Dei'ah veDibur - Information & Insight

A Window into the Chareidi World

24 Elul 5765 - September 28, 2005 | Mordecai Plaut, director Published Weekly










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Shema Yisrael Torah Network
Shema Yisrael Torah Network











Home and Family

The Court Case
by Ayalla Orlanchik

I stared at her. "Is it really you?" This apparition was but a shadow of my good friend Miri. What could have happened to her? A crash diet which had gone wrong? Some trouble in the family? Or maybe she had contracted some fateful disease? She looked as if she was going to fade away before my eyes.

"Hello Miri," I called to this friend whom I had known all my life.

"Oh hello, Chaya, how are you?" she smiled wanly as she looked at me with tired eyes.

"Boruch Hashem, I'm fine . . . Well almost," Miri sighed. "Hashem will help."

A premonition of disaster struck me and I shook slightly. Miri must have noticed my intense reaction to her first reply, and added, "It will all turn out just fine. Don't take it so to heart. The truth is, nothing has really happened yet, except that . . . Oh I'm so sorry, you must be in a rush to get home on this erev yom tov."

"Hey, Miri," I almost shouted, "Get to the point, I am not in the mood for guessing games."

"Very well, if you really want to hear." We sat down, or rather we sank onto the bench near the bus stop.

"Our court case is coming up in less than a month from now."

"Court case? Where, how, why?" I couldn't get the questions out fast enough.

"Some problem with income tax. Someone must have informed them of the small business we started and told them lies, that we were putting away vast sums of money. It is a very serious accusation."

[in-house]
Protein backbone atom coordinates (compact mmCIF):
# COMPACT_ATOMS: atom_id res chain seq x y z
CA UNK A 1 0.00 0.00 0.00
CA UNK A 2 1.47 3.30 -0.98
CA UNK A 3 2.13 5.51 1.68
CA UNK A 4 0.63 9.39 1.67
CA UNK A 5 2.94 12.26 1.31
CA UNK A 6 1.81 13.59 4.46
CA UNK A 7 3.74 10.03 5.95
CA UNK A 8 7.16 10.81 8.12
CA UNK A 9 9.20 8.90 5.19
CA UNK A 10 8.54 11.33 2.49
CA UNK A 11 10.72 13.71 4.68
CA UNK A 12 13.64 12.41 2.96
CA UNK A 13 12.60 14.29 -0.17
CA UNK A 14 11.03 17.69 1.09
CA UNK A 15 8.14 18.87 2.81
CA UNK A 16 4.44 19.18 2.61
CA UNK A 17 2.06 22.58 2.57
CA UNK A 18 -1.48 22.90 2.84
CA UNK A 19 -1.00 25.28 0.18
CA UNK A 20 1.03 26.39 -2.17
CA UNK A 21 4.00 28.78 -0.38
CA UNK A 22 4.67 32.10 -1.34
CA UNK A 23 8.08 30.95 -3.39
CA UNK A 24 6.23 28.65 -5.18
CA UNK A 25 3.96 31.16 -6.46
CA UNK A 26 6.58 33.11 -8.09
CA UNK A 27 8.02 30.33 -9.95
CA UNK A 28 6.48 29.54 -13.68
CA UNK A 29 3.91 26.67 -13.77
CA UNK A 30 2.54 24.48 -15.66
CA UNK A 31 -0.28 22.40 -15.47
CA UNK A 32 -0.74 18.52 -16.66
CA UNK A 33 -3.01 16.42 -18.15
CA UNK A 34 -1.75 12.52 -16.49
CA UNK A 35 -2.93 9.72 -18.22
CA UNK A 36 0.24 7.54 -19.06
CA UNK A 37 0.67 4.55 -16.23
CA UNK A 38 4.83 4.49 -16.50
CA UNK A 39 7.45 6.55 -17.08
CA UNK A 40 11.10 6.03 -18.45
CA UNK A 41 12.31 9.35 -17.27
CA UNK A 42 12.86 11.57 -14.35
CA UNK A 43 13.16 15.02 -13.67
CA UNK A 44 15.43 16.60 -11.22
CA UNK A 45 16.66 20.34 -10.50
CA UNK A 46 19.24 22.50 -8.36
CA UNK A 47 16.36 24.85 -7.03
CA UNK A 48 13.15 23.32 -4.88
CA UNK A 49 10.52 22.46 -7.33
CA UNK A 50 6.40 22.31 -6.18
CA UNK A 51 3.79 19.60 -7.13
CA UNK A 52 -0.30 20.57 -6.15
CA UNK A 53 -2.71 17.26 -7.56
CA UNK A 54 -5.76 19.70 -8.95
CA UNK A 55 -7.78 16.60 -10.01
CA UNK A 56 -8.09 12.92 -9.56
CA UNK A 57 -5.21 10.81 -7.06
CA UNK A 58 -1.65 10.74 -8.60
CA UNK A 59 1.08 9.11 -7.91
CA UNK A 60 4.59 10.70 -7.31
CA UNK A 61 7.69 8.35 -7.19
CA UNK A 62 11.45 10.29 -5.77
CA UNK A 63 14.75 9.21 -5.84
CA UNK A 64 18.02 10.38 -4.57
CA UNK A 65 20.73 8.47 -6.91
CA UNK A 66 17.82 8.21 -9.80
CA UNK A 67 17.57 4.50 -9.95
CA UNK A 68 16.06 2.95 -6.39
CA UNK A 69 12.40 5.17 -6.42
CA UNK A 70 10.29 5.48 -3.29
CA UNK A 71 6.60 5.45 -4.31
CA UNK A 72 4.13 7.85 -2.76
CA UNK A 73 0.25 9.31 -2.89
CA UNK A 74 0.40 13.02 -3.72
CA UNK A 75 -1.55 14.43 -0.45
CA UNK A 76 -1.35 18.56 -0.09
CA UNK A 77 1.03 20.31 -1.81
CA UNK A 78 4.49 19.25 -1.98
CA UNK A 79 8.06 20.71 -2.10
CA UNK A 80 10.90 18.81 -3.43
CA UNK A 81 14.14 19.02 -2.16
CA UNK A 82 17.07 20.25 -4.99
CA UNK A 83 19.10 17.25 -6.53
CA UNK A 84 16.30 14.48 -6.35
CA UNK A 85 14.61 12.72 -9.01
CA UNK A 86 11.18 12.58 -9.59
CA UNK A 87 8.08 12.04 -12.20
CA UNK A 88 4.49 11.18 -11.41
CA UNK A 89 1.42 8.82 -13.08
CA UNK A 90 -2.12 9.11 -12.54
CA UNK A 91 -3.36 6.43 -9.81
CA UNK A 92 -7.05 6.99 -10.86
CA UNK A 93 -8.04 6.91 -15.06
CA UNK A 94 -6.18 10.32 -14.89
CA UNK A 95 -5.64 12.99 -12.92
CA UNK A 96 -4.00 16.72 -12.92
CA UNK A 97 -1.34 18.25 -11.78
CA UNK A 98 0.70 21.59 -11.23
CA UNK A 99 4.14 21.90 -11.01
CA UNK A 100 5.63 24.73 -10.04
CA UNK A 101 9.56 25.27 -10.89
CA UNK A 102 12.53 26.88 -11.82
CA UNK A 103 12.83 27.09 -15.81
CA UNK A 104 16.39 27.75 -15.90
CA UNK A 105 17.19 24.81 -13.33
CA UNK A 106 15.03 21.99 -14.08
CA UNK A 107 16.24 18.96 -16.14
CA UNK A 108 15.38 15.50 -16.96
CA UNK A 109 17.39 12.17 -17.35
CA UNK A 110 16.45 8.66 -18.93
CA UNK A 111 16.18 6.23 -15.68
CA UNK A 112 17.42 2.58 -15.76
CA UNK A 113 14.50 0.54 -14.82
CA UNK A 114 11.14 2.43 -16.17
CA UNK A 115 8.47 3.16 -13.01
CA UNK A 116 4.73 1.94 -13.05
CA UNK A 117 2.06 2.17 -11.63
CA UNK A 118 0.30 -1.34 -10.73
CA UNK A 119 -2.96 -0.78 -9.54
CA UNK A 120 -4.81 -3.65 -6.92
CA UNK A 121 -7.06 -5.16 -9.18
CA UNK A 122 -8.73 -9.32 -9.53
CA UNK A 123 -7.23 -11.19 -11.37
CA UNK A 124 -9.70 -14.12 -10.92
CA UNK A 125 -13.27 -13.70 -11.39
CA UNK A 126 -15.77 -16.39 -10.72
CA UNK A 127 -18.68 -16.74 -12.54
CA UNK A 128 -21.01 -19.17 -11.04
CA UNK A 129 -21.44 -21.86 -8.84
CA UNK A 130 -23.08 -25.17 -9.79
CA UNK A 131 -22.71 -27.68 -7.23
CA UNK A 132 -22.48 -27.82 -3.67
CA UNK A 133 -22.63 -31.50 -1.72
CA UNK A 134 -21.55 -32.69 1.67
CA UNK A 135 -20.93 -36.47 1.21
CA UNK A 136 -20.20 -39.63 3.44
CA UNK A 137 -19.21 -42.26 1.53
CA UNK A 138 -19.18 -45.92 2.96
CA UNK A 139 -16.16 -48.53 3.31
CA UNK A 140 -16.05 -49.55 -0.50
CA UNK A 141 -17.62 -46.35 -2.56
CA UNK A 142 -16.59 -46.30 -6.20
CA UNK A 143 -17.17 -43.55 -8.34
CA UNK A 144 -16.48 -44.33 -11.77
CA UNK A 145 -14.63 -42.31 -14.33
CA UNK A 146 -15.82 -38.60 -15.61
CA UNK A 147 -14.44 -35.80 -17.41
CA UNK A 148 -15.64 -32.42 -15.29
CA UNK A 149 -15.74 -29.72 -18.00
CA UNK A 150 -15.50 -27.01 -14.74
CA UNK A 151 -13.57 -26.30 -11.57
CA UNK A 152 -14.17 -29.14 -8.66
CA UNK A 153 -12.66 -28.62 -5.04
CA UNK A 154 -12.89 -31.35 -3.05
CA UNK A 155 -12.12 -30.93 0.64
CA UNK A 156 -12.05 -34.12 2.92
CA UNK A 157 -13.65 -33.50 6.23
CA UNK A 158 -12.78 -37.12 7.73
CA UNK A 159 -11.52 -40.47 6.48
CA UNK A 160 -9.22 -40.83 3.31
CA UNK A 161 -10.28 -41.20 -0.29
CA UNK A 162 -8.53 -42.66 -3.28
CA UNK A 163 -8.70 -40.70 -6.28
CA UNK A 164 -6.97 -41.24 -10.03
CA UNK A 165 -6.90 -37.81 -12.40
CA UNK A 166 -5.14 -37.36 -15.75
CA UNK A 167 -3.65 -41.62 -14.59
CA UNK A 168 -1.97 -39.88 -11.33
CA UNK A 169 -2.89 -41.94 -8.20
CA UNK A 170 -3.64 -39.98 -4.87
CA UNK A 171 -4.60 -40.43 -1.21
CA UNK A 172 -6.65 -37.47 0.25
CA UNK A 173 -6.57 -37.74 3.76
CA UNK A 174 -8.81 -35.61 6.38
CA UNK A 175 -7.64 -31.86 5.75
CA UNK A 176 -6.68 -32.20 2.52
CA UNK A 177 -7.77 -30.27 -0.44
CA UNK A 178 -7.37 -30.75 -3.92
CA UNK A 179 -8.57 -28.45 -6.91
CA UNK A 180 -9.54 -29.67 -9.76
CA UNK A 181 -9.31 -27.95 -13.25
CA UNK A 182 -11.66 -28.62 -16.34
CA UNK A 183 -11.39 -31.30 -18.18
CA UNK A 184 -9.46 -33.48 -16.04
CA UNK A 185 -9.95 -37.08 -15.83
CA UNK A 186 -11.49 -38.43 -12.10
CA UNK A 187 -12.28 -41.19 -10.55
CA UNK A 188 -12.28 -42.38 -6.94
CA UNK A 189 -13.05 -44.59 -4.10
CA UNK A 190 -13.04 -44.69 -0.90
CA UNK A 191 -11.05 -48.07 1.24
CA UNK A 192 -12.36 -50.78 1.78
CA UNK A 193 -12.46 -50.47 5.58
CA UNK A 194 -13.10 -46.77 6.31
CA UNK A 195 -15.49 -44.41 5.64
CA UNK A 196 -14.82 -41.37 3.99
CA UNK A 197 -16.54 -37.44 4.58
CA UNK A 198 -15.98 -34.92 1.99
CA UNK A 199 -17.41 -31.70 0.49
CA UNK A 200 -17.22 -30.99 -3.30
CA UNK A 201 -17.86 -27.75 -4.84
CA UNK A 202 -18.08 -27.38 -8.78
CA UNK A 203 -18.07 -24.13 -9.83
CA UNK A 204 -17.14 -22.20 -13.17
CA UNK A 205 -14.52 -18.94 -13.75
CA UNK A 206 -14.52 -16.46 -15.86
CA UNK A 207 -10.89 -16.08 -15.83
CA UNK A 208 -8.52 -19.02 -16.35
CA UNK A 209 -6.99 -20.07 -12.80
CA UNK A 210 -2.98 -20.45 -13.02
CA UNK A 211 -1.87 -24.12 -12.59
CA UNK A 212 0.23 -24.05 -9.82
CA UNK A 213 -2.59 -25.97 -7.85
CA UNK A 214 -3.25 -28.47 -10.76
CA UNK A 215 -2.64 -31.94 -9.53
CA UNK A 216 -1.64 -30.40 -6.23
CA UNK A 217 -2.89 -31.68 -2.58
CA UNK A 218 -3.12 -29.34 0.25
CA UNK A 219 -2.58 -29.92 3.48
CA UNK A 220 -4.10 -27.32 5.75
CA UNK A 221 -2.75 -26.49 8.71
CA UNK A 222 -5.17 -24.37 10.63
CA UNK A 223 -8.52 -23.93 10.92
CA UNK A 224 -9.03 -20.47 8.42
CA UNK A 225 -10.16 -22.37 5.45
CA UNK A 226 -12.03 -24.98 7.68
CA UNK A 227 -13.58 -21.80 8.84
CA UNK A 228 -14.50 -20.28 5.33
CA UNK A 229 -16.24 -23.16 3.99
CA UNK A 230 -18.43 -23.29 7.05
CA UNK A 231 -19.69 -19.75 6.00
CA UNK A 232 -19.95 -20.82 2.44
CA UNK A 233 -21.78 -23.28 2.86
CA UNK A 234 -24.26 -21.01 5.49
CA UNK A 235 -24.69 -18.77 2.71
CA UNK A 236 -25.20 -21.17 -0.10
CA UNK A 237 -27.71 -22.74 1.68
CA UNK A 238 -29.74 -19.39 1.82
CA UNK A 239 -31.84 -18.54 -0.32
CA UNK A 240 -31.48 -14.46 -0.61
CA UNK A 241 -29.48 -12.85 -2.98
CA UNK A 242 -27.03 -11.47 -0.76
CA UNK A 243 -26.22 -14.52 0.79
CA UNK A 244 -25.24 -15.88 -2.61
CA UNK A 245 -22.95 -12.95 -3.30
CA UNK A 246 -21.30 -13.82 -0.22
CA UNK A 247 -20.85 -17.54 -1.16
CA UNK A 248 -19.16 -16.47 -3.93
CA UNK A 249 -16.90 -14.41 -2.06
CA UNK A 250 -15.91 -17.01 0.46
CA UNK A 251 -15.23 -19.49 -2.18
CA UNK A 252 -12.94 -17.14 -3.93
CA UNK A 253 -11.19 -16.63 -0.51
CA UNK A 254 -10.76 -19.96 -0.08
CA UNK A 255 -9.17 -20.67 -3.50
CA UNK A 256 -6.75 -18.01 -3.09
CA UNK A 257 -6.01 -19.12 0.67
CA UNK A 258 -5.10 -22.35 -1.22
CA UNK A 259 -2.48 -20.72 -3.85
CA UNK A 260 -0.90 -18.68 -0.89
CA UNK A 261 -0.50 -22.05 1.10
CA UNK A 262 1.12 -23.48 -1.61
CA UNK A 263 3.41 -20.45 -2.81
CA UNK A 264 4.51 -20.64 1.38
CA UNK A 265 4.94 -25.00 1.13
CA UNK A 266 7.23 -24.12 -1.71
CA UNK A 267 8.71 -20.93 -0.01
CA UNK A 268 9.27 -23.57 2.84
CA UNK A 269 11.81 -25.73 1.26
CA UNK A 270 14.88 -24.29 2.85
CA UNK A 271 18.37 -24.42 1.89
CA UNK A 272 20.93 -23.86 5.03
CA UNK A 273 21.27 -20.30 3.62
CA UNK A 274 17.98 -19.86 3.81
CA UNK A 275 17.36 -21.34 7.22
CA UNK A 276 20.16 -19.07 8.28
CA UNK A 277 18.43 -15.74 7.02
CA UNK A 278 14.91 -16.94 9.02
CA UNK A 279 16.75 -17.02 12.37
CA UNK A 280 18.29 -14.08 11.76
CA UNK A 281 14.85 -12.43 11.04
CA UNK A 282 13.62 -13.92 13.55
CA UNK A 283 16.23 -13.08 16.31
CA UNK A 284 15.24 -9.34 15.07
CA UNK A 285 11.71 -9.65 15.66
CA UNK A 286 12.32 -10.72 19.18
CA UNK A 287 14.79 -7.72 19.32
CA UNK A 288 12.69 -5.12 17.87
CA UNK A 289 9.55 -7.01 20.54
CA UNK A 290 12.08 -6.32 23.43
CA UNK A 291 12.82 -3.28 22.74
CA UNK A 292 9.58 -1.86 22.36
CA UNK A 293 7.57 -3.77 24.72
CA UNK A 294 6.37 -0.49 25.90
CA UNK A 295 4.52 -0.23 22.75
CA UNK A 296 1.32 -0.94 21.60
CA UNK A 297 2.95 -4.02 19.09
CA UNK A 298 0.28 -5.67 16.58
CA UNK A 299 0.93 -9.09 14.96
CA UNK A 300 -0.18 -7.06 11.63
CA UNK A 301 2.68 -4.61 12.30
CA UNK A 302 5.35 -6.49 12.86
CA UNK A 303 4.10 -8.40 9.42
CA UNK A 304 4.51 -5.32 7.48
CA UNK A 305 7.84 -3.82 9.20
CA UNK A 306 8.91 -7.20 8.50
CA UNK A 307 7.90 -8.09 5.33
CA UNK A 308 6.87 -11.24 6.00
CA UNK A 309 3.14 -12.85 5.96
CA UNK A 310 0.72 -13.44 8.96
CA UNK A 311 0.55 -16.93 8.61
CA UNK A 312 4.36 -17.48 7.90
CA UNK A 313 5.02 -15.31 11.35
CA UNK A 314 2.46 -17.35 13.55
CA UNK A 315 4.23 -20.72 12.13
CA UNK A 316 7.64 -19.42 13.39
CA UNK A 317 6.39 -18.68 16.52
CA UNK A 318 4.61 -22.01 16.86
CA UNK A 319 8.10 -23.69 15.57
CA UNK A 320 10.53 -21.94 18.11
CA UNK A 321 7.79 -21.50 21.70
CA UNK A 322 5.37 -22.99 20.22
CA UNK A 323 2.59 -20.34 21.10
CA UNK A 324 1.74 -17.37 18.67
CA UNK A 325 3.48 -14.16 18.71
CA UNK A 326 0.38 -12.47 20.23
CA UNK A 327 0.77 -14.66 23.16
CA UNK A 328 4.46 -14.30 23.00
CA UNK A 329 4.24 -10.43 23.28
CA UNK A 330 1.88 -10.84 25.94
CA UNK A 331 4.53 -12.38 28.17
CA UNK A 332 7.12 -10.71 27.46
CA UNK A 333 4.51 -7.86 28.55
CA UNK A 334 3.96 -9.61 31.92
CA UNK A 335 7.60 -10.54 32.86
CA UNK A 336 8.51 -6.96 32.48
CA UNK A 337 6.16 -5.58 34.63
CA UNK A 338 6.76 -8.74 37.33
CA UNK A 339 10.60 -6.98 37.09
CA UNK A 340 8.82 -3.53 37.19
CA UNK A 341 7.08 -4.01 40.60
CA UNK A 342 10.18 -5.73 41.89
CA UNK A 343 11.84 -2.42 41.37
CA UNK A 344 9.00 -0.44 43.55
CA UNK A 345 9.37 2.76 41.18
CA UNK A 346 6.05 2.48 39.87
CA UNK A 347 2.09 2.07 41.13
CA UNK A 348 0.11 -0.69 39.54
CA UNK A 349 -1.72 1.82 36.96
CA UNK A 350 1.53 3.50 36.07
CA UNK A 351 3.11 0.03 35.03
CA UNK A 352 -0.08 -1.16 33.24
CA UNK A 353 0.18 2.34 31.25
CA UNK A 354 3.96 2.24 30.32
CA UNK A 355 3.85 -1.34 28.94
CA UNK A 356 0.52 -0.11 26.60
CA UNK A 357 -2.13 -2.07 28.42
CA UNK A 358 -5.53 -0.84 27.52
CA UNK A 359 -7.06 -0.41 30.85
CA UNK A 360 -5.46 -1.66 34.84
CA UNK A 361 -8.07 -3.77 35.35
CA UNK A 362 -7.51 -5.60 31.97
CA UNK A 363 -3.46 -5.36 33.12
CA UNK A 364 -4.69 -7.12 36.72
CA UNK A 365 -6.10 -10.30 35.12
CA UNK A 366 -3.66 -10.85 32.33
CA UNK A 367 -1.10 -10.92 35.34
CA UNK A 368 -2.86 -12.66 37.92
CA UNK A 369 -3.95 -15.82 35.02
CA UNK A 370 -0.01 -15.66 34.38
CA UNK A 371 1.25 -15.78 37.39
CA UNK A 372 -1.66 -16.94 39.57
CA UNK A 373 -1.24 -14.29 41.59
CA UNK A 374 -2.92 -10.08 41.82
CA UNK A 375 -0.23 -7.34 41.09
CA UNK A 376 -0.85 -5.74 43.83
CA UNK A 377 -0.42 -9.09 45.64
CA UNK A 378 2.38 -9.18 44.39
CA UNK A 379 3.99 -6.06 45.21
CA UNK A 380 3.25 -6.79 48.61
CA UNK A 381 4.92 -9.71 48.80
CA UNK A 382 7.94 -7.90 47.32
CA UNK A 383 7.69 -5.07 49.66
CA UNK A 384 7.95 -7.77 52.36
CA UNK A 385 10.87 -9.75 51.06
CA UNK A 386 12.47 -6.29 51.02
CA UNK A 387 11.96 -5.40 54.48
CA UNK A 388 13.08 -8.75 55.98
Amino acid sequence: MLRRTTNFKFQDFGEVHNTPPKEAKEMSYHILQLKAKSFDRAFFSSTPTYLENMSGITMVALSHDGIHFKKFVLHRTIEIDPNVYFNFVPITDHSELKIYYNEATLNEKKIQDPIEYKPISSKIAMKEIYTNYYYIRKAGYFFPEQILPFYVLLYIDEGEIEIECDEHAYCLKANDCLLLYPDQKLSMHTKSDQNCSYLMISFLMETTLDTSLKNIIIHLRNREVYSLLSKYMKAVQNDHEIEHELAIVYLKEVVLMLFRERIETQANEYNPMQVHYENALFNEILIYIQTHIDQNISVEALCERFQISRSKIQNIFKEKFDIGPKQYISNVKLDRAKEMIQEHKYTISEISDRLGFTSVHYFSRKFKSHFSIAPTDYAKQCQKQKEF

I took a deep breath." Miri, I love you! You gave me the fright of my life! It's only a court case, and you aren't even guilty."

"But Chaya," Miri seemed to shrink a little and her eyes filled with tears. "The judges and solicitors who have been wrongly informed, are also human beings who often make mistakes. They might not believe us when we tell them the truth, and they will tie us into knots. Oh, Chaya, please tell us what to do. I'm worried sick; I barely sleep and can't eat," she chuckled sadly for a moment, "It's an ill wind that blows nobody any good, but at least I have lost some weight from all this."

"I'm pleased you told me," I heartened her, 'I had visions of some fatal illness. We will all pray that truth will prevail and you will win the case." I patted her skinny shoulder, "You'll see, everything will turn out all right."

We wished each other kesivo vachasimo tovo as we parted company and went our separate ways.

Law suit, court case, proceedings, what had happened to me? The words echoed in my mind all the way home. What a terrifying prospect they conjured up. Oh, Ribono Shel Olom, how could I have forgotten that I, too, am facing a court case; we all are. If a flesh and blood judge could instill such fear into a person, what about our Heavenly Judge? I had not missed any meals, I slept soundly all night and my case was coming up. In two days . . . how would I win?

A cool Elul breeze brought me up short and sobered my thinking. "While the candle burns, one can always repair things."

Thank you, Miri; quite unconsciously you opened my eyes to the seriousness of the situation we all find ourselves in at this time of year. I had been so busy shopping cooking and looking after the kids, and you helped me, at least in a small way, to prepare myself mentally for the upcoming Yomim Noroim.


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